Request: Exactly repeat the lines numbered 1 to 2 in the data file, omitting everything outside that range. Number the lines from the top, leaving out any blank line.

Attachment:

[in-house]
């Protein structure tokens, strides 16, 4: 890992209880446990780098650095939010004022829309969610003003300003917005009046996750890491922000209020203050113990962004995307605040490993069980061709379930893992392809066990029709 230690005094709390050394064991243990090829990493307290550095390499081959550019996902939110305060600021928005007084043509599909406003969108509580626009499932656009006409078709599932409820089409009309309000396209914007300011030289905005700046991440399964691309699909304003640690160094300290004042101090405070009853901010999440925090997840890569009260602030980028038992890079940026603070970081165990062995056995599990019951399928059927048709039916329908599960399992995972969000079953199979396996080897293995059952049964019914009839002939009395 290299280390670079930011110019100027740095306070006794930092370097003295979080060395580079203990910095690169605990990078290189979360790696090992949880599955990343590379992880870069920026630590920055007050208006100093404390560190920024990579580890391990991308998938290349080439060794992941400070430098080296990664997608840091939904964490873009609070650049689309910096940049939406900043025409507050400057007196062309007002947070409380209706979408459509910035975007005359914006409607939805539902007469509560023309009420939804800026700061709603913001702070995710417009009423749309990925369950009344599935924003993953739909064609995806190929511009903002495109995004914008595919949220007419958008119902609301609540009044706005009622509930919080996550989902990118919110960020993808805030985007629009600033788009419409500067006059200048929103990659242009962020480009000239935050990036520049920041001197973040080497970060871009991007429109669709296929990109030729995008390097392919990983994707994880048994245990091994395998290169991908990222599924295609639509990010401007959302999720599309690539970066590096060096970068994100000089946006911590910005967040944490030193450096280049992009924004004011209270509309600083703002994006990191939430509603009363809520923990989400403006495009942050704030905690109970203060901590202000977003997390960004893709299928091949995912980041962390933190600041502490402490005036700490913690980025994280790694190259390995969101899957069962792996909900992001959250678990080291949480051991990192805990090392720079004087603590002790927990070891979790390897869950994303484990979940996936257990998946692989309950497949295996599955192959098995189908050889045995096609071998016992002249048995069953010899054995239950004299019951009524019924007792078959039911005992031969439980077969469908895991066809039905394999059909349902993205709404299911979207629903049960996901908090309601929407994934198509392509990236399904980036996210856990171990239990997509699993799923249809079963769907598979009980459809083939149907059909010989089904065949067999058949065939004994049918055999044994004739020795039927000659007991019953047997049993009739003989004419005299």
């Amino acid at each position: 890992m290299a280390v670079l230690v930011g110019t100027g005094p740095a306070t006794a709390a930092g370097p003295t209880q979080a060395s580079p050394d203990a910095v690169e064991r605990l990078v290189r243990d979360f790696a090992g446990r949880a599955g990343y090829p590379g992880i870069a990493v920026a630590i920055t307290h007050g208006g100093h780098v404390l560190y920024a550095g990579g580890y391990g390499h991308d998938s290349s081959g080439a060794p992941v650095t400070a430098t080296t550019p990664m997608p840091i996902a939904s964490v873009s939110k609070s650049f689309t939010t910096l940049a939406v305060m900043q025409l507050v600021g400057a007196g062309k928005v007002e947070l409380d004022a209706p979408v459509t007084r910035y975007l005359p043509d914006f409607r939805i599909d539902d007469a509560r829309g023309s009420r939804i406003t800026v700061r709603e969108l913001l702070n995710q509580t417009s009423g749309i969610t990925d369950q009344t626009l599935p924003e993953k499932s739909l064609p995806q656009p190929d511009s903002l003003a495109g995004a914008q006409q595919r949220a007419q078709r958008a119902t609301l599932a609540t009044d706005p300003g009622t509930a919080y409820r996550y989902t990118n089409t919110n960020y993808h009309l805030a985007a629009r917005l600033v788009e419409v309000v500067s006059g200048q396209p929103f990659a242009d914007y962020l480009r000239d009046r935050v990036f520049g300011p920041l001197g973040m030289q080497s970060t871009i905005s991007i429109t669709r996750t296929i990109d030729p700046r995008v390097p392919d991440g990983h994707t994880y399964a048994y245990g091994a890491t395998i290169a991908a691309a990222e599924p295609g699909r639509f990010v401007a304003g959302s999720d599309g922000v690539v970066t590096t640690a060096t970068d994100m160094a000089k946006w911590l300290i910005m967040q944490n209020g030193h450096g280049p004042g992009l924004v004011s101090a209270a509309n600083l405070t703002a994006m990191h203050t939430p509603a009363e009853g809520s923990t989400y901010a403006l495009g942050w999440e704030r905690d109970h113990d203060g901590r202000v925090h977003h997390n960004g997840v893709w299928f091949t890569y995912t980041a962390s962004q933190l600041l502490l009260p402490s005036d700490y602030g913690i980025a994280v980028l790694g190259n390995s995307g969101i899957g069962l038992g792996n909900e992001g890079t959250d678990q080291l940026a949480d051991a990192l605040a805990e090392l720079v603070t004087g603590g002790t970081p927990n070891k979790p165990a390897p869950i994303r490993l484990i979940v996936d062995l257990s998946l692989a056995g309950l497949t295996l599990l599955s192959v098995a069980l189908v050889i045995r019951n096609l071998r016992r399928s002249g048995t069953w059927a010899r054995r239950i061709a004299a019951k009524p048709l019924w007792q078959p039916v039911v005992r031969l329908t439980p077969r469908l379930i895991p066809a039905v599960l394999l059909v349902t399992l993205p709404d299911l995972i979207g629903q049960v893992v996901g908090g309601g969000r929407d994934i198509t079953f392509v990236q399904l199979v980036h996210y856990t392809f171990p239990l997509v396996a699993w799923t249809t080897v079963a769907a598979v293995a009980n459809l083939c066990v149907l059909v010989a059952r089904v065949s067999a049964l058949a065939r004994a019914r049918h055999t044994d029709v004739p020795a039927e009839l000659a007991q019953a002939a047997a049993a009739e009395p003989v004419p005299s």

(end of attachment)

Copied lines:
[in-house]
């Protein structure tokens, strides 16, 4: 890992209880446990780098650095939010004022829309969610003003300003917005009046996750890491922000209020203050113990962004995307605040490993069980061709379930893992392809066990029709 230690005094709390050394064991243990090829990493307290550095390499081959550019996902939110305060600021928005007084043509599909406003969108509580626009499932656009006409078709599932409820089409009309309000396209914007300011030289905005700046991440399964691309699909304003640690160094300290004042101090405070009853901010999440925090997840890569009260602030980028038992890079940026603070970081165990062995056995599990019951399928059927048709039916329908599960399992995972969000079953199979396996080897293995059952049964019914009839002939009395 290299280390670079930011110019100027740095306070006794930092370097003295979080060395580079203990910095690169605990990078290189979360790696090992949880599955990343590379992880870069920026630590920055007050208006100093404390560190920024990579580890391990991308998938290349080439060794992941400070430098080296990664997608840091939904964490873009609070650049689309910096940049939406900043025409507050400057007196062309007002947070409380209706979408459509910035975007005359914006409607939805539902007469509560023309009420939804800026700061709603913001702070995710417009009423749309990925369950009344599935924003993953739909064609995806190929511009903002495109995004914008595919949220007419958008119902609301609540009044706005009622509930919080996550989902990118919110960020993808805030985007629009600033788009419409500067006059200048929103990659242009962020480009000239935050990036520049920041001197973040080497970060871009991007429109669709296929990109030729995008390097392919990983994707994880048994245990091994395998290169991908990222599924295609639509990010401007959302999720599309690539970066590096060096970068994100000089946006911590910005967040944490030193450096280049992009924004004011209270509309600083703002994006990191939430509603009363809520923990989400403006495009942050704030905690109970203060901590202000977003997390960004893709299928091949995912980041962390933190600041502490402490005036700490913690980025994280790694190259390995969101899957069962792996909900992001959250678990080291949480051991990192805990090392720079004087603590002790927990070891979790390897869950994303484990979940996936257990998946692989309950497949295996599955192959098995189908050889045995096609071998016992002249048995069953010899054995239950004299019951009524019924007792078959039911005992031969439980077969469908895991066809039905394999059909349902993205709404299911979207629903049960996901908090309601929407994934198509392509990236399904980036996210856990171990239990997509699993799923249809079963769907598979009980459809083939149907059909010989089904065949067999058949065939004994049918055999044994004739020795039927000659007991019953047997049993009739003989004419005299």